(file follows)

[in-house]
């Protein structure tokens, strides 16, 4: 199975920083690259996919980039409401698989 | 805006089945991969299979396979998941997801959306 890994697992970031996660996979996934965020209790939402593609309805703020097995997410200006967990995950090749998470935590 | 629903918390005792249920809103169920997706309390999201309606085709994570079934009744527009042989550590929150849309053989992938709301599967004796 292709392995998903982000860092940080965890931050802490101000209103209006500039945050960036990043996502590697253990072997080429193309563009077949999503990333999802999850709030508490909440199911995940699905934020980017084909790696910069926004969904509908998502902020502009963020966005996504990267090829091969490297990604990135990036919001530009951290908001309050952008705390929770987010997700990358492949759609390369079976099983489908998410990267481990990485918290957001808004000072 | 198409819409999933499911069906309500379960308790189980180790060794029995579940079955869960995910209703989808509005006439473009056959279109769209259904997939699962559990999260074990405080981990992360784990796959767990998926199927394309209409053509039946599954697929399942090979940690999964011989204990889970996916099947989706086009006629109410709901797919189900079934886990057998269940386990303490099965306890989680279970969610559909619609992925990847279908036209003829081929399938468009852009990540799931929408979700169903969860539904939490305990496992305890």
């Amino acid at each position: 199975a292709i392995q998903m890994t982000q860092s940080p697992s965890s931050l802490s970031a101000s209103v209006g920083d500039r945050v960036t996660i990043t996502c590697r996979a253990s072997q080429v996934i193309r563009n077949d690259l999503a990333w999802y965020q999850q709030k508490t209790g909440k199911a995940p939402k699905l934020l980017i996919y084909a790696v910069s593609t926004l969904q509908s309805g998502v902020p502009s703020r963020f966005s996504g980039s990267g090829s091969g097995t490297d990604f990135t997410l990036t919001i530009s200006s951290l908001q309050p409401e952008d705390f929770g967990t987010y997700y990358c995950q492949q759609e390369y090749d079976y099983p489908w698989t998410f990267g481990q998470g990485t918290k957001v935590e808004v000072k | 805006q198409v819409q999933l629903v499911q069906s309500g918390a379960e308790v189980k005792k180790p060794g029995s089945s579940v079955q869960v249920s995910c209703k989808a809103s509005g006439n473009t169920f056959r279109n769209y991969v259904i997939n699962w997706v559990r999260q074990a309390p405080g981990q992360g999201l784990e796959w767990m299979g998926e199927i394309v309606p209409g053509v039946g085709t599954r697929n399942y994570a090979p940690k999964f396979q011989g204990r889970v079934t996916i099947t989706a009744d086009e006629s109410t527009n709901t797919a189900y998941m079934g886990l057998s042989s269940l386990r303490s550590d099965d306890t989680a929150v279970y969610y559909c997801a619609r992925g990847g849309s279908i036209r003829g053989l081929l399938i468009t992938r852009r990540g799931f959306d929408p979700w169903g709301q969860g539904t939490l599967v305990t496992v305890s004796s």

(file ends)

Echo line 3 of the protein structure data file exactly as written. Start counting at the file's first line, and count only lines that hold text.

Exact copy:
């Amino acid at each position: 199975a292709i392995q998903m890994t982000q860092s940080p697992s965890s931050l802490s970031a101000s209103v209006g920083d500039r945050v960036t996660i990043t996502c590697r996979a253990s072997q080429v996934i193309r563009n077949d690259l999503a990333w999802y965020q999850q709030k508490t209790g909440k199911a995940p939402k699905l934020l980017i996919y084909a790696v910069s593609t926004l969904q509908s309805g998502v902020p502009s703020r963020f966005s996504g980039s990267g090829s091969g097995t490297d990604f990135t997410l990036t919001i530009s200006s951290l908001q309050p409401e952008d705390f929770g967990t987010y997700y990358c995950q492949q759609e390369y090749d079976y099983p489908w698989t998410f990267g481990q998470g990485t918290k957001v935590e808004v000072k | 805006q198409v819409q999933l629903v499911q069906s309500g918390a379960e308790v189980k005792k180790p060794g029995s089945s579940v079955q869960v249920s995910c209703k989808a809103s509005g006439n473009t169920f056959r279109n769209y991969v259904i997939n699962w997706v559990r999260q074990a309390p405080g981990q992360g999201l784990e796959w767990m299979g998926e199927i394309v309606p209409g053509v039946g085709t599954r697929n399942y994570a090979p940690k999964f396979q011989g204990r889970v079934t996916i099947t989706a009744d086009e006629s109410t527009n709901t797919a189900y998941m079934g886990l057998s042989s269940l386990r303490s550590d099965d306890t989680a929150v279970y969610y559909c997801a619609r992925g990847g849309s279908i036209r003829g053989l081929l399938i468009t992938r852009r990540g799931f959306d929408p979700w169903g709301q969860g539904t939490l599967v305990t496992v305890s004796s």